Both the Heart Failure Society of America and European Society of Cardiology strongly encourage the use of telemedicine for HF management during the COVID-19 outbreak (18). However, a functioning widespread system that allows the reimbursement of home monitoring solutions is still lacking (19). Germany is moving in an innovative direction with the so-called Digital Care Act, entitling all individuals covered by statutory health insurance to reimbursement for certain digital health applications (20). The chance of having a digital solution reimbursed encourages the hospitals to adopt novel telemedical solutions and produce proactively a much faster tangible outcome.

In Italy, during the COVID-19 outbreak, several patients experienced a poor outcome because they did not access to health system (21). Telemedicine owns nowadays the potential of delivering a better healthcare by empowering patients and by providing individualized healthcare, especially during a pandemic (22).

Yes, it is time for telemedicine. But, first, let us make telemedicine a matter of routine. Let us learn from our mistakes.

Author Contributions

All authors listed have made a substantial, direct and intellectual contribution to the work, and approved it for publication.

Funding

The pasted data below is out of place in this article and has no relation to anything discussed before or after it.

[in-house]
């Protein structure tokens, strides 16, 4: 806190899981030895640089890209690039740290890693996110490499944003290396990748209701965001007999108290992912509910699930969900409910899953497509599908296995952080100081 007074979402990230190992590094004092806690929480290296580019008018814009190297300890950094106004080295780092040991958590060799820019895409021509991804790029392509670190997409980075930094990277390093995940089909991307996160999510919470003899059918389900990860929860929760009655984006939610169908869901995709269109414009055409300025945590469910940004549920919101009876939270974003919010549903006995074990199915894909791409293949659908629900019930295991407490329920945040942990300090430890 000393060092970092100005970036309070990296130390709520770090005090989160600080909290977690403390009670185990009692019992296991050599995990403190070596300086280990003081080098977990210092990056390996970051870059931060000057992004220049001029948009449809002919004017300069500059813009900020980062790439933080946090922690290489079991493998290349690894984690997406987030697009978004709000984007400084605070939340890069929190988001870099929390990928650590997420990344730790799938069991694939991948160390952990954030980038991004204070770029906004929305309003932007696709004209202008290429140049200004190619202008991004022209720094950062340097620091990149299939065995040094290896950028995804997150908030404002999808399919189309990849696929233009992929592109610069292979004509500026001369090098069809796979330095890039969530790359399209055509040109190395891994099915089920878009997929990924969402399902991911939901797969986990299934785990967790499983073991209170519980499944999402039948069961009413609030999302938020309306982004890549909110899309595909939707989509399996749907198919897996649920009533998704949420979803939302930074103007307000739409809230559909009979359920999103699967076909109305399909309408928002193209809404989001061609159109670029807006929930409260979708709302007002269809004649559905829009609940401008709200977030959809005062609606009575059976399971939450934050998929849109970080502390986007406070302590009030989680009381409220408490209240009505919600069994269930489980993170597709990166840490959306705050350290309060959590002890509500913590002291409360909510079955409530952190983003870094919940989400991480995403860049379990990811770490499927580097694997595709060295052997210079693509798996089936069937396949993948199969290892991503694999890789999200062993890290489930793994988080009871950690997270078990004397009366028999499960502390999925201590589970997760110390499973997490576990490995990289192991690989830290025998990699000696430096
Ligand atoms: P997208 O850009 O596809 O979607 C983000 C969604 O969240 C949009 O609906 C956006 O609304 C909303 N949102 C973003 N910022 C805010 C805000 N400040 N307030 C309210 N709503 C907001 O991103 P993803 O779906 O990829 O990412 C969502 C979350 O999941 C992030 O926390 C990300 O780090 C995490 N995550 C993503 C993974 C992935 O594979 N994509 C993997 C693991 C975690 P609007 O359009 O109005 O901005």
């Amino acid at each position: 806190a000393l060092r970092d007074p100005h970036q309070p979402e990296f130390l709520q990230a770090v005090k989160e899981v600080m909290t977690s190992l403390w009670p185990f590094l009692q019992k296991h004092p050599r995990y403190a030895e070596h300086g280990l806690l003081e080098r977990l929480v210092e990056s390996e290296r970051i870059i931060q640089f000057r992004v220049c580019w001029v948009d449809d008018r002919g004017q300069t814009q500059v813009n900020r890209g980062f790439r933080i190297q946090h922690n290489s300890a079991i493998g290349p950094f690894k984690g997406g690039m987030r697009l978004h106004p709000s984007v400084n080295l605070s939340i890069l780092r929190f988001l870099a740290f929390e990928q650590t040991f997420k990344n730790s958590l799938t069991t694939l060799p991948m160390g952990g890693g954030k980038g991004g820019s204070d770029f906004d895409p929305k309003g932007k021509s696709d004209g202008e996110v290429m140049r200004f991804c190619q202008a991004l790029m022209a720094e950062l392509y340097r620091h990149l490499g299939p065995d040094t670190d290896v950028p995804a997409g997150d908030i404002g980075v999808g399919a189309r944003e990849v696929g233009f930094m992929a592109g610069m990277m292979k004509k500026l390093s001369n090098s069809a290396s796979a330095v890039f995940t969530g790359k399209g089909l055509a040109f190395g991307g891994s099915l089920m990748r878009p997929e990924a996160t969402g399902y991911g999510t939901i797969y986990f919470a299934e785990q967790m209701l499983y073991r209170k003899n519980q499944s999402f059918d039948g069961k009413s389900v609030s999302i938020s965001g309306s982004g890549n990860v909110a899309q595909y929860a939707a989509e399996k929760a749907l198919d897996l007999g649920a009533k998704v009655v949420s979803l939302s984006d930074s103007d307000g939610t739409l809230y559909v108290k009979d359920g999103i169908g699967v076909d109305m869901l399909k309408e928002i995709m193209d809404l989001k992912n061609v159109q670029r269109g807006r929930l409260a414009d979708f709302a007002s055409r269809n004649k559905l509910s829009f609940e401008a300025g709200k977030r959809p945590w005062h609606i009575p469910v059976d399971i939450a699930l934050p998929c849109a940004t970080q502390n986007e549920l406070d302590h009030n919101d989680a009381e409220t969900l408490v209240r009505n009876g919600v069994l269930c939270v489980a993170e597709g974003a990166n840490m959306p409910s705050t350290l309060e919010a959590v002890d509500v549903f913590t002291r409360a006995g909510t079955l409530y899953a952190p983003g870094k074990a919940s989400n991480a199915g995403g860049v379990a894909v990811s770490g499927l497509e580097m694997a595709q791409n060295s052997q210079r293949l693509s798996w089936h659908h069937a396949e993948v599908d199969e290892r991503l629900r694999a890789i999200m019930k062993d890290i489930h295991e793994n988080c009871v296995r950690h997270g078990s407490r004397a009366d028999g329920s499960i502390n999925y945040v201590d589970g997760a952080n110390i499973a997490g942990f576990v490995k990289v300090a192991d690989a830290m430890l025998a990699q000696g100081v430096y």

We acknowledge support from the German Research Foundation (DFG) and the Open Access Publication Fund of Charité–Universitätsmedizin Berlin. AF and AA received the grant Validation Fund: Track 1 from the Berlin Institute of Health (BIH) on the project cardioBIA: a new algorithm for the prediction and prevention of congestive events in cardiological patients. FK is supported by the grant TELEMED5000 https://www.telemed5000.de/ founded by the German Federal Ministry of Economics and Energy (BMWi), and the project is associated with the Charité-COVID-19 Research project.

Conflict of Interest

AF and ELP are shareholders of the company BOCAhealthcare GmbH.

The remaining authors declare that the research was conducted in the absence of any commercial or financial relationships that could be construed as a potential conflict of interest.

Acknowledgments

This short manuscript is dedicated to the loving memory of Giuseppe Faragli, father of AF, heart failure patient, who died during the COVID-19 pandemic. Furthermore, we acknowledge and thank Simone Proietti Timperi for performing the graphical illustration.

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Keywords: heart failure, COVID-19, home monitoring, body fluids, telemedicine

Citation: Faragli A, La Porta E, Campana C, Pieske B, Kelle S, Koehler F and Alogna A (2020) Out-of-Hospital Care of Heart Failure Patients During and After COVID-19 Pandemic: Time for Telemedicine? Front. Digit. Health 2:593885. doi: 10.3389/fdgth.2020.593885

Received: 11 August 2020; Accepted: 16 October 2020;
Published: 12 November 2020.

Edited by:

Esteban J. Pino, University of Concepcion, Chile

Reviewed by:

Xiaorong Ding, University of Oxford, United Kingdom
Carolina Varon, KU Leuven, Belgium

Copyright © 2020 Faragli, La Porta, Campana, Pieske, Kelle, Koehler and Alogna. This is an open-access article distributed under the terms of the Creative Commons Attribution License (CC BY). The use, distribution or reproduction in other forums is permitted, provided the original author(s) and the copyright owner(s) are credited and that the original publication in this journal is cited, in accordance with accepted academic practice. No use, distribution or reproduction is permitted which does not comply with these terms.

*Correspondence: Alessandro Faragli, faragli@dhzb.de